Hypoelliptic Diffusion Maps and Their Applications in Automated Geometric Morphometrics
We introduce Hypoelliptic Diffusion Maps (HDM), a novel semi-supervised machine learning framework for the analysis of collections of anatomical surfaces. Triangular meshes obtained from discretizing these surfaces are high-dimensional, noisy, and unorganized, which makes it difficult to consistently extract robust geometric features for the whole collection. Traditionally, biologists put equal numbers of ``landmarks'' on each mesh, and study the ``shape space'' with this fixed number of landmarks to understand patterns of shape variation in the collection of surfaces; we propose here a correspondence-based, landmark-free approach that automates this process while maintaining morphological interpretability. Our methodology avoids explicit feature extraction and is thus related to the kernel methods, but the equivalent notion of ``kernel function'' takes value in pairwise correspondences between triangular meshes in the collection. Under the assumption that the data set is sampled from a fibre bundle, we show that the new graph Laplacian defined in the HDM framework is the discrete counterpart of a class of hypoelliptic partial differential operators.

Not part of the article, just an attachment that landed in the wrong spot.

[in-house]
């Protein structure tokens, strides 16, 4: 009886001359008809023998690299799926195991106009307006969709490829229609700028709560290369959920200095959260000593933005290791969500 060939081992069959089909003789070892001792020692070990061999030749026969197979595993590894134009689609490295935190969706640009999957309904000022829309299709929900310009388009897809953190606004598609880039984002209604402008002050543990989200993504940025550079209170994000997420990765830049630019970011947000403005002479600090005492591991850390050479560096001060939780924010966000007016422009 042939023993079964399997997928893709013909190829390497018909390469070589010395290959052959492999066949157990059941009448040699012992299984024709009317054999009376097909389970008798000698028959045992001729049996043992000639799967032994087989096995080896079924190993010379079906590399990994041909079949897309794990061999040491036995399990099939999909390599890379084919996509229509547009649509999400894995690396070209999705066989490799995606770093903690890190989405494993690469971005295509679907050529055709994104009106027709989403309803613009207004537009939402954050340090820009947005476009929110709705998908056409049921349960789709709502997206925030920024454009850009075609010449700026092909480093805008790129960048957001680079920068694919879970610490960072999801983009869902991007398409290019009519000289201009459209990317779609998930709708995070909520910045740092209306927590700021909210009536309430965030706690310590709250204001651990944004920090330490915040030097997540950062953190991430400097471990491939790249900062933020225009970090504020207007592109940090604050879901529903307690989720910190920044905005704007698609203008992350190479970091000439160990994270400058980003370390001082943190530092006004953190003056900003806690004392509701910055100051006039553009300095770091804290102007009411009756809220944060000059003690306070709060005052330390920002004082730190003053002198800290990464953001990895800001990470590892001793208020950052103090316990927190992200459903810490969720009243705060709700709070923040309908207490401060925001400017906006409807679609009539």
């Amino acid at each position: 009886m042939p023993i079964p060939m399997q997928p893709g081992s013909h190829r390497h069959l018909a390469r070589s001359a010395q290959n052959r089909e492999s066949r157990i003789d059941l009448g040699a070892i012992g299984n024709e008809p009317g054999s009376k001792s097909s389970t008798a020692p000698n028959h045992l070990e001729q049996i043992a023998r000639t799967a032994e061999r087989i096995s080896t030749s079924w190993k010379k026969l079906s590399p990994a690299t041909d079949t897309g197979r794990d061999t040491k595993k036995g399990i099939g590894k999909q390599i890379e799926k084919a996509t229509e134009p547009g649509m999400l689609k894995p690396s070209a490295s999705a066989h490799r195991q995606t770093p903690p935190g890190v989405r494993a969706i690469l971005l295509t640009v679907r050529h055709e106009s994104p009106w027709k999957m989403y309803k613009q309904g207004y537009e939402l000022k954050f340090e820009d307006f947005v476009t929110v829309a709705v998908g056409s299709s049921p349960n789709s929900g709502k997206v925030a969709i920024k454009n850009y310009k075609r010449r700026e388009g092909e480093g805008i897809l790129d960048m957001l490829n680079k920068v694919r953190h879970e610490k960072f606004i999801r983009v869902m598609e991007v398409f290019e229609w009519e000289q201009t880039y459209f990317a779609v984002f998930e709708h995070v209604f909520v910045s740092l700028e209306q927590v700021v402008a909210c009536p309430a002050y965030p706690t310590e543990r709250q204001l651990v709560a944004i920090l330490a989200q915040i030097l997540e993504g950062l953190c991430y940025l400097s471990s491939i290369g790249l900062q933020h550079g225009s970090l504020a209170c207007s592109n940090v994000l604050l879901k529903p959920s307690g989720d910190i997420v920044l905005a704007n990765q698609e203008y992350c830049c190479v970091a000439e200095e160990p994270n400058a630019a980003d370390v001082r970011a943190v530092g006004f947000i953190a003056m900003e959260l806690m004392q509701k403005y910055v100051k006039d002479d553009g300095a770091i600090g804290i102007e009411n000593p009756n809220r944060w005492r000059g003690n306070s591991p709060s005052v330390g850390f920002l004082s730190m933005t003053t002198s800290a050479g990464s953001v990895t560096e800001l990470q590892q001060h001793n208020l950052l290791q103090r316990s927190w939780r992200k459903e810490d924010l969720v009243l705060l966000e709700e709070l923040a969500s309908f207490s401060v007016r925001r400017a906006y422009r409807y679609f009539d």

This thesis is organized as follows: Chapter 1 is the introduction; Chapter 2 describes the correspondences between anatomical surfaces used in this research; Chapter 3 and 4 discuss the HDM framework in detail; Chapter 5 illustrates some interesting applications of this framework in geometric morphometrics.
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